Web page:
The O.C. Barber Piggery
The O.C. Barber Piggery, built in 1912, is a historic farm building located at 248 Robinson Avenue on the Anna-Dean Farm in Barberton, Ohio. It was built by American businessman and industrialist Ohio Columbus Barber. He developed Barberton in 1891 as a planned industrial community. He also developed the nearby 3,500-acre Anna Dean Farm, which he envisioned as a prototype for modern agricultural enterprise. Barber was called America's Match King because of his controlling interest in the Diamond Match Company. The 300-foot-long structure was the last of the buildings that Barber had built for the Anna Dean Farm. The piggery, which was later renamed the Calf Barn, was added to the National Register of Historic Places.
Backstory and Context
This long majestic was the first building you would see after you crossed the Robinson bridge and headed up Robinson Avenue toward the Anna Dean Farm. At 300 feet long, with its patriotic red, white and blue color scheme, this was, for many, one of the most pleasant looking of the Anna Dean Farm barns. Upstairs in section three lived the Piggery barn boss and his family in a nice set of rooms that that looked down on the herd in the two wings of the barn. Like all barns on the Anna Dean Farm the Piggery was always kept clean and fresh. The two-story building is comprised of three evenly-spaced sty sections connected by long, recessed passageways. There are 48 doors on the ground floor ldeading to the individual sties. There are three large sets of doors for hay loading on the north and south ends and on the east side of the center section.
The Piggery was built in 1912 at a cost exceeding $50,000. Adjusting for inflation from 1912 to the present, this would be like spending over $750,000 in terms of present day dollars. The Piggery was used initially to house the Berkshire swine on the Anna Dean Farm until 1915. In 1915 a case of cholera was detected in the herd of swine and the entire herd had to be destroyed. After this occurred the Piggery was completely scrubbed down with bleach and sheep were moved into the structure. The swine herd was replenished, but they were moved to simple wooden "A" frame structures behind the Robinson Avenue Green houses. The sheep would occupy the Piggery only from 1915 to 1917. O.C. Barber did not like the fact that the sheep pulled the grass out by its roots, thus killing it, when they grazed. This was the same problem that caused friction between cattle ranchers and sheep herders in the Old West. Sheep can destroy the grass lands that they graze on leaving only a dusty area, where the grass once grew. Cattle and other grazing animals only nibble at the top of the grass, thus leaving it alive.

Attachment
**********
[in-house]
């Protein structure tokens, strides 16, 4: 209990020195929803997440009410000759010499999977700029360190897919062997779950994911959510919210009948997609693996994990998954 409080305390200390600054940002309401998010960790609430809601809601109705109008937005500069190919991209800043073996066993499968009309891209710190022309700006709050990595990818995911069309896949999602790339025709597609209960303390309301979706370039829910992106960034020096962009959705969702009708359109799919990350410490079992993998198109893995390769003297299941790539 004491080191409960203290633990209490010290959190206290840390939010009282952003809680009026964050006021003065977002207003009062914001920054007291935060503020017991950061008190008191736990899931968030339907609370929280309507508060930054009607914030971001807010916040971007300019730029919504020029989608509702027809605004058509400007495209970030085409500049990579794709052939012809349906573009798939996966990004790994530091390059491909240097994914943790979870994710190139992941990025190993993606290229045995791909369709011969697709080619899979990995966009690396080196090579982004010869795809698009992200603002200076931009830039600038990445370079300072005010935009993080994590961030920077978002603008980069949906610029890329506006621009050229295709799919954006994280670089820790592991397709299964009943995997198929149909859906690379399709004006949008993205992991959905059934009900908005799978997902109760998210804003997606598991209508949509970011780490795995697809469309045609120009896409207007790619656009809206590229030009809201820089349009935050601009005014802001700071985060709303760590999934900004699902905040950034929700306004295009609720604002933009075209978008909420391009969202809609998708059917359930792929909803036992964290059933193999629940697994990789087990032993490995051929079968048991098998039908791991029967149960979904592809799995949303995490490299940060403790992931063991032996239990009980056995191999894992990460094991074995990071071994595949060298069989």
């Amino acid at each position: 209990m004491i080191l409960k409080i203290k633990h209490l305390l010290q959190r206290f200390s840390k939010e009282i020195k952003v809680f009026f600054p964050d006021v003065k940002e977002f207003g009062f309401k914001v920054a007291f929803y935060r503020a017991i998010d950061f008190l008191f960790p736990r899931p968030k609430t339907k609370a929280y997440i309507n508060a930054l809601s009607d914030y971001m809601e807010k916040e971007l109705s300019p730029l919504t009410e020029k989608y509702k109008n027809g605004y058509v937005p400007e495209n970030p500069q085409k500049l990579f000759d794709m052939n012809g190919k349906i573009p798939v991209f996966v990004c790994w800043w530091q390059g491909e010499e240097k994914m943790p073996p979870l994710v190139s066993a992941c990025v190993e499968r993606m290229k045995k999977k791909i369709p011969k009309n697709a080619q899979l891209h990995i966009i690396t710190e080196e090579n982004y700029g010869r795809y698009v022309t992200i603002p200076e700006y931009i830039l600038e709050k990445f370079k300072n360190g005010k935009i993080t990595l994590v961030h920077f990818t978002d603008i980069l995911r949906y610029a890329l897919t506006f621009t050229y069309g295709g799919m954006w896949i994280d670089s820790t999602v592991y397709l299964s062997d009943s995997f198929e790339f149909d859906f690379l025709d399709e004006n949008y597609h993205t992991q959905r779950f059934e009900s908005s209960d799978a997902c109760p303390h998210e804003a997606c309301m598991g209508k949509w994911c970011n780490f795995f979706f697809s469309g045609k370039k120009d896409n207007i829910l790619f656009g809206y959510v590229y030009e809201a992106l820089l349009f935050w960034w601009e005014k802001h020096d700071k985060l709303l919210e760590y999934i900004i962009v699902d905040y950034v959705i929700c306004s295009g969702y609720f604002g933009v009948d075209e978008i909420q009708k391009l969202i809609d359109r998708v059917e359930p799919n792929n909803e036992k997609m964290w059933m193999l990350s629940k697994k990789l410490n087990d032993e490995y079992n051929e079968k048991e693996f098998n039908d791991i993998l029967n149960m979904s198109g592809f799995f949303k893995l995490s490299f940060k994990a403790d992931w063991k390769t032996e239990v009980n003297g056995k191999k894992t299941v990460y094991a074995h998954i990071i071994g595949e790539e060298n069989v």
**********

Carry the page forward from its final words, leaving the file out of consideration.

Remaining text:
Tiring of seeing the Piggery sit in the middle of a growing desert, and having to take the sheep further and further from the Piggery to graze, Barber sold the entire herd off in 1917. From 1917 until 1920, the Piggery was used to house young calves on the Anna Dean Farm and renamed the Calf Barn. All of the grass surrounding the Piggery had to be replanted after the sheep were sold off.
The Piggery was not only a part of the Anna Dean Farm. In 1921, a group of World War I veterans organized Troop F of the 107th U.S. Cavalry and headquarters at the piggery. They sponsored many horse shows. The troop remained at the Piggery until it was deactivated in 1939.
After Barber died in 1920, his farm was divided into sections. The creamery and the No. 1 Barn were sold to Paul Remer in 1944. In 1952, No. 3 Barn burned. In 1967, No. 2 Barn also burned. The two fires were determined to be arson. It was used by the United Insulation Company as a warehouse and office building. In 1965, Barber's mansion was razed. From Barber's death until 1974, 27 of the original farm buildings burned down or were demolished. The piggery has been preserved.
http://www.annadeanfarm.com/farmbuildings/piggery.htm. Barberton Historical Society.
O.C. Barber Piggery, Akron Library. Accessed July 28th 2020. https://www.akronlibrary.org/images/Divisions/SpecCol/images/73001540.pdf.